Why Ted Nugent Won’t Help Greg Abbott Win Against Wendy Davis

Source: Kevork Djansezian/Getty Images News/Getty Images

Republican Texas gubernatorial candidate Greg Abbott is doing anything he can to beat Wendy Davis. Abbott is now campaigning with aging rocker Ted Nugent. Forget who Nugent is? His recent infamy stems from inflammatory comments he's made about the president, feminists, and basically anyone with reasonable beliefs. He’s used racialized terms like “subhuman mongrel” and “gangster” to describe President Obama, and has called female senators grotesque slurs like “worthless whore.”

Despite Nugent’s reputation, Abbott hit several campaign events with him in tow this week. Backlash is imminent, but Abbott is defending his decision by citing Nugent’s commitment to second amendment rights.

"Ted Nugent is a forceful advocate for individual liberty and constitutional rights — especially the 2nd Amendment rights cherished by Texans," said Michael Hirsch, Abbott’s campaign spokesman. "While he may sometimes say things or use language that Greg Abbott would not endorse or agree with, we appreciate the support of everyone who supports protecting our Constitution."

Greg Abbott faces a tough battle for the governor’s office, and aligning with Ted Nugent won’t help him. Here are five reasons why.

1. Ted Nugent only appeals to extremists

There is no shortage of Tea Party Republicans in the nation’s second most-populous state, but Abbott will need a mixture of votes from independents to win the gubernatorial race. Outside of extremely-conservative circles, Nugent is a nuisance. Current Texas governor Rick Perry urged Nugent to apologize to Obama for referring to him as a mongrel, while former Republican presidential candidate Mitt Romney distanced himself from Nugent during his campaign. Greg Abbott’s association with Nugent will only attract extreme conservatives, but it won’t tap into the base he needs to win.

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2. Wendy Davis is already a gun advocate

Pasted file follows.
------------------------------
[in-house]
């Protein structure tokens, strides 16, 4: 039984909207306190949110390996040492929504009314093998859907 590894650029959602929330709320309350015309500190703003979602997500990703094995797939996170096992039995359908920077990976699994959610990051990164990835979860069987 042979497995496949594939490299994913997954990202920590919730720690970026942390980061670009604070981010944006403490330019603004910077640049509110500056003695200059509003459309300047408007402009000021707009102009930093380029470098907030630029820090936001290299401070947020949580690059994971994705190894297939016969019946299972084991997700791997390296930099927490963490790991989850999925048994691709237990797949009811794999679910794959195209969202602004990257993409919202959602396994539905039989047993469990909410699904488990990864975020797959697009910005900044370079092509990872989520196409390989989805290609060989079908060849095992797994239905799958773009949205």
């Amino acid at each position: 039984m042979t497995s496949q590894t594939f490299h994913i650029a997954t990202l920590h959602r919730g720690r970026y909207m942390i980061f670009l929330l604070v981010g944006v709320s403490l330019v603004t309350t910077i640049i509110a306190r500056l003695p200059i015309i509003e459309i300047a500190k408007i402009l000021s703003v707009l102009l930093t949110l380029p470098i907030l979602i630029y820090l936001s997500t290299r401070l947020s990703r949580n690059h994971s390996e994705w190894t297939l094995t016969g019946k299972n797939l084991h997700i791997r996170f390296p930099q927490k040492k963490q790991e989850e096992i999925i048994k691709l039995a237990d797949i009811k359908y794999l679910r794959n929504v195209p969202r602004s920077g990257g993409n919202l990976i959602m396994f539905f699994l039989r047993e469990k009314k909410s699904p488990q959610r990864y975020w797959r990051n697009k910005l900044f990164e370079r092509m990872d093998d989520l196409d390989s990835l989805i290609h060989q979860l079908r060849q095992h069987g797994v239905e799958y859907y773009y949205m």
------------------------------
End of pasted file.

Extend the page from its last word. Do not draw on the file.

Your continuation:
Greg Abbott’s excuse for partnering with Nugent will have no room to breathe in the election. Abbott’s opponent, Wendy Davis, supports open-carry laws. Davis has also voted in support of adding armed marshals in schools. She has no intention of creeping in on second amendment rights in Texas, so Nugent’s commitment to gun owners makes little difference.


3. Ted Nugent is a bigot

Republicans have spent months attempting to attract people of color to their ranks. Changing their messaging and increasing their outreach efforts is ineffective when bigots like Nugent are referring to our black president as a “Chicago-communist-raised, communist-educated, communist-nurtured, subhuman mongrel like the ACORN community organizer gangster Barack Hussein Obama.” 

There is a slim percentage of the population that still believes President Obama is illegitimate. He’s a U.S. citizen who was re-elected by a significant margin. Attacking the president will surely not attract the 4.2 million eligible Latino and Latina voters in Texas — or its 2 million eligible black voters. Ted Nugent harms Republican outreach efforts, and will surely impact the perception of Abbott in communities of color.

4. Misogyny won’t attract female voters

The female voting block matters in Texas. The New York Times reports that women comprised 53 percent of Texas voters in 2012 and that 47 percent voted democratic. Greg Abbott will need to snag a higher percentage of women to win the election, and that may be difficult with Nugent as a surrogate. 
After claiming former Secretary of State Hillary Clinton has “spare scrotums” and calling her a “two-bit whore for Fidel Castro,” it’s clear Nugent will repel a significant block of female voters. Media Matters compiled 10 of Nugent’s most misogynistic attacks and it’s nothing short of repulsive. In a state where Davis’ historic filibuster turned her into a national star, Abbott’s team is dedicated to repealing the narrative that Republicans are waging a war against women. Campaigning with Nugent won’t help his team accomplish this task.

5. Nugent May Have Dated underage girls

In a 1998 Behind the Music special, Ted Nugent said: "I was addicted to girls. It was hopeless. It was beautiful. I got the stamp of approval of their parents. I guess they figured better Ted Nugent than some drug-infested punk in high school." Not appropriate.

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